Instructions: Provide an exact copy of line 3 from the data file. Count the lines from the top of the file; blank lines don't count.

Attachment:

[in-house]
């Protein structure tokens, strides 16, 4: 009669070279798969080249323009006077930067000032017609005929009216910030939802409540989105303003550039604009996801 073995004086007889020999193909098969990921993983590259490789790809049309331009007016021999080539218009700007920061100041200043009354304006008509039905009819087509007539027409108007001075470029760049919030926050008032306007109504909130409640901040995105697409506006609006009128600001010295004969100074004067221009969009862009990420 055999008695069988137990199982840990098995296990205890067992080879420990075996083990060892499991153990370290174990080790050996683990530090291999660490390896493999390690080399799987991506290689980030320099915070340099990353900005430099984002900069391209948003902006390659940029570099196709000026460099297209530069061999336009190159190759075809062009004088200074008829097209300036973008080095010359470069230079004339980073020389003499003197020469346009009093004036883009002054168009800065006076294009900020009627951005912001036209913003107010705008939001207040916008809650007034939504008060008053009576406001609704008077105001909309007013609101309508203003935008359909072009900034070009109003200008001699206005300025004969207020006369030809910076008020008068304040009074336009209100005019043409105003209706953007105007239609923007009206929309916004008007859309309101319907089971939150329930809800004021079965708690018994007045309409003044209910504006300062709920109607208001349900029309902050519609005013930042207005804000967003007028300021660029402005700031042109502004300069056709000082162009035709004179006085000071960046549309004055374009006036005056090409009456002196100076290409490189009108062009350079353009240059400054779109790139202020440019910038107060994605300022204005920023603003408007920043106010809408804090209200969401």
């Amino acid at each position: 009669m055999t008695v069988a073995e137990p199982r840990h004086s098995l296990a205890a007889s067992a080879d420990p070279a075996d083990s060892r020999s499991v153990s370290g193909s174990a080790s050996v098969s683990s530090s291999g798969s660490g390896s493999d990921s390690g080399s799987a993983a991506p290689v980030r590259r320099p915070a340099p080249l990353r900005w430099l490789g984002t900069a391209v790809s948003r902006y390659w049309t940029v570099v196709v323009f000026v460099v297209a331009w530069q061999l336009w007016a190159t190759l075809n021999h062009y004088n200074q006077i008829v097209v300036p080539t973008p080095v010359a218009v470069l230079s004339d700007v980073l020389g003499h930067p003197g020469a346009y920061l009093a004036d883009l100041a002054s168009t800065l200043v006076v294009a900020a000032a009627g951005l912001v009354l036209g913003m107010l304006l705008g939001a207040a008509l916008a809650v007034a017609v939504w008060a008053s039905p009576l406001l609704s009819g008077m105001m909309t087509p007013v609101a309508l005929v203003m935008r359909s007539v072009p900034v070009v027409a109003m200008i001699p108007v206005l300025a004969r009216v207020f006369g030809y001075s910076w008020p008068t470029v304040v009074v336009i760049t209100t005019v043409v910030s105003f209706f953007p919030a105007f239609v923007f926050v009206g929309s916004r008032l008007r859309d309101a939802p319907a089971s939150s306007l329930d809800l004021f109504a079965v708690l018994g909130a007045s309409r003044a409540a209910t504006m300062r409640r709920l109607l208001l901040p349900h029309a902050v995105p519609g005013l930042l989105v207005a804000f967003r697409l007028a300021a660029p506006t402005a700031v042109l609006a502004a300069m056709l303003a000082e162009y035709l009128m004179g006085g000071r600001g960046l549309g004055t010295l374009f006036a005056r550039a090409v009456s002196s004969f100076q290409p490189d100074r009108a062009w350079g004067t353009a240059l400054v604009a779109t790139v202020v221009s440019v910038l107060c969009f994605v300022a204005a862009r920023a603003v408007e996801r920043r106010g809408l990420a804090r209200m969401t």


């Amino acid at each position: 009669m055999t008695v069988a073995e137990p199982r840990h004086s098995l296990a205890a007889s067992a080879d420990p070279a075996d083990s060892r020999s499991v153990s370290g193909s174990a080790s050996v098969s683990s530090s291999g798969s660490g390896s493999d990921s390690g080399s799987a993983a991506p290689v980030r590259r320099p915070a340099p080249l990353r900005w430099l490789g984002t900069a391209v790809s948003r902006y390659w049309t940029v570099v196709v323009f000026v460099v297209a331009w530069q061999l336009w007016a190159t190759l075809n021999h062009y004088n200074q006077i008829v097209v300036p080539t973008p080095v010359a218009v470069l230079s004339d700007v980073l020389g003499h930067p003197g020469a346009y920061l009093a004036d883009l100041a002054s168009t800065l200043v006076v294009a900020a000032a009627g951005l912001v009354l036209g913003m107010l304006l705008g939001a207040a008509l916008a809650v007034a017609v939504w008060a008053s039905p009576l406001l609704s009819g008077m105001m909309t087509p007013v609101a309508l005929v203003m935008r359909s007539v072009p900034v070009v027409a109003m200008i001699p108007v206005l300025a004969r009216v207020f006369g030809y001075s910076w008020p008068t470029v304040v009074v336009i760049t209100t005019v043409v910030s105003f209706f953007p919030a105007f239609v923007f926050v009206g929309s916004r008032l008007r859309d309101a939802p319907a089971s939150s306007l329930d809800l004021f109504a079965v708690l018994g909130a007045s309409r003044a409540a209910t504006m300062r409640r709920l109607l208001l901040p349900h029309a902050v995105p519609g005013l930042l989105v207005a804000f967003r697409l007028a300021a660029p506006t402005a700031v042109l609006a502004a300069m056709l303003a000082e162009y035709l009128m004179g006085g000071r600001g960046l549309g004055t010295l374009f006036a005056r550039a090409v009456s002196s004969f100076q290409p490189d100074r009108a062009w350079g004067t353009a240059l400054v604009a779109t790139v202020v221009s440019v910038l107060c969009f994605v300022a204005a862009r920023a603003v408007e996801r920043r106010g809408l990420a804090r209200m969401t």